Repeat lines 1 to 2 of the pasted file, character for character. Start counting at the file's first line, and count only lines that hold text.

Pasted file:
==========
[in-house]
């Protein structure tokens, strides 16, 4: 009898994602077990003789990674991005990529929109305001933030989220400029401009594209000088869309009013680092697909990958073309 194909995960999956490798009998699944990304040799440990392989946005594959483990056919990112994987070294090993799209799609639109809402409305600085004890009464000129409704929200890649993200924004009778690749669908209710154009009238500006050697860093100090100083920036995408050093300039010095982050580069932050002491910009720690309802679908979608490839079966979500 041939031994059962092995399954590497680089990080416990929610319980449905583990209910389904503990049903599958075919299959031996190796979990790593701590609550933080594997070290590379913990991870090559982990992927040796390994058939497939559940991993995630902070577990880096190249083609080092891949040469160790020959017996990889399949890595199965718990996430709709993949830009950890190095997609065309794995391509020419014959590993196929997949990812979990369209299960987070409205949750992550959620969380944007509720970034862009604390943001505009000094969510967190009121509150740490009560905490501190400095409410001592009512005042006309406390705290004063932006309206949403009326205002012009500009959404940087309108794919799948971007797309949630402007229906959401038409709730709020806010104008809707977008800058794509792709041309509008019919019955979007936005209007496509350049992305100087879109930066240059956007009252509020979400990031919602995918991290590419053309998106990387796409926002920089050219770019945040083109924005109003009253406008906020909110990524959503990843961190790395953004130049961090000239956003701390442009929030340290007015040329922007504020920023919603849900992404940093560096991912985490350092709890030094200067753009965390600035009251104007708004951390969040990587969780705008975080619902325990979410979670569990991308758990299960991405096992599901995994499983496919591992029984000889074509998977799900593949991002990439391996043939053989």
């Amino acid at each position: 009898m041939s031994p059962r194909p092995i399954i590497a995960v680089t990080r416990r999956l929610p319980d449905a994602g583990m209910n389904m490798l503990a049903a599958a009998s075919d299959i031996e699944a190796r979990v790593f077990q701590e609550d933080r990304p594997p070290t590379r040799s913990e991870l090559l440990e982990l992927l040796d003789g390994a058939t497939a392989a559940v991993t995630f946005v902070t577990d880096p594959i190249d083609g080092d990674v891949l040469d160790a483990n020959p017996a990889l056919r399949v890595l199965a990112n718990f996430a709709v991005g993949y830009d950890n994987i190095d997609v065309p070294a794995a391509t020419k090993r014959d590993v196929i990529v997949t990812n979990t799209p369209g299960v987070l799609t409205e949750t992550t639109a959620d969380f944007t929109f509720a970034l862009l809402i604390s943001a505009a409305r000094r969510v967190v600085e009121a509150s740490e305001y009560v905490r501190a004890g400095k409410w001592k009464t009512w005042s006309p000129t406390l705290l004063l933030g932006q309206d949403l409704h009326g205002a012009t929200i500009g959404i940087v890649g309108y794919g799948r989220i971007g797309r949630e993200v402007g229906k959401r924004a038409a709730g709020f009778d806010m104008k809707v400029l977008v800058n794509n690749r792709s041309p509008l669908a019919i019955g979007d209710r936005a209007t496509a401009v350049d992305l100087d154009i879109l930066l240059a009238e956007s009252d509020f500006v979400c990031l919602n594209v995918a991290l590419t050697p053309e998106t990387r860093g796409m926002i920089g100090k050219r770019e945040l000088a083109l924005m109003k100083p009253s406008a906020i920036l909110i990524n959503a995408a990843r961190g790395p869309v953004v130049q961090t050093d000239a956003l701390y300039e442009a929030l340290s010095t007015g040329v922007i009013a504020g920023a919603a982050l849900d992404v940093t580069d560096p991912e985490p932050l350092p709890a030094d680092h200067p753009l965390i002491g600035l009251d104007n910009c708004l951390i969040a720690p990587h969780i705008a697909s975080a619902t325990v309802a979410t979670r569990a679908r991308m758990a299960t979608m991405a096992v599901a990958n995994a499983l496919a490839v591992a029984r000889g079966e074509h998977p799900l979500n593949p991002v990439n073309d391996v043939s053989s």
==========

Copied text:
[in-house]
């Protein structure tokens, strides 16, 4: 009898994602077990003789990674991005990529929109305001933030989220400029401009594209000088869309009013680092697909990958073309 194909995960999956490798009998699944990304040799440990392989946005594959483990056919990112994987070294090993799209799609639109809402409305600085004890009464000129409704929200890649993200924004009778690749669908209710154009009238500006050697860093100090100083920036995408050093300039010095982050580069932050002491910009720690309802679908979608490839079966979500 041939031994059962092995399954590497680089990080416990929610319980449905583990209910389904503990049903599958075919299959031996190796979990790593701590609550933080594997070290590379913990991870090559982990992927040796390994058939497939559940991993995630902070577990880096190249083609080092891949040469160790020959017996990889399949890595199965718990996430709709993949830009950890190095997609065309794995391509020419014959590993196929997949990812979990369209299960987070409205949750992550959620969380944007509720970034862009604390943001505009000094969510967190009121509150740490009560905490501190400095409410001592009512005042006309406390705290004063932006309206949403009326205002012009500009959404940087309108794919799948971007797309949630402007229906959401038409709730709020806010104008809707977008800058794509792709041309509008019919019955979007936005209007496509350049992305100087879109930066240059956007009252509020979400990031919602995918991290590419053309998106990387796409926002920089050219770019945040083109924005109003009253406008906020909110990524959503990843961190790395953004130049961090000239956003701390442009929030340290007015040329922007504020920023919603849900992404940093560096991912985490350092709890030094200067753009965390600035009251104007708004951390969040990587969780705008975080619902325990979410979670569990991308758990299960991405096992599901995994499983496919591992029984000889074509998977799900593949991002990439391996043939053989």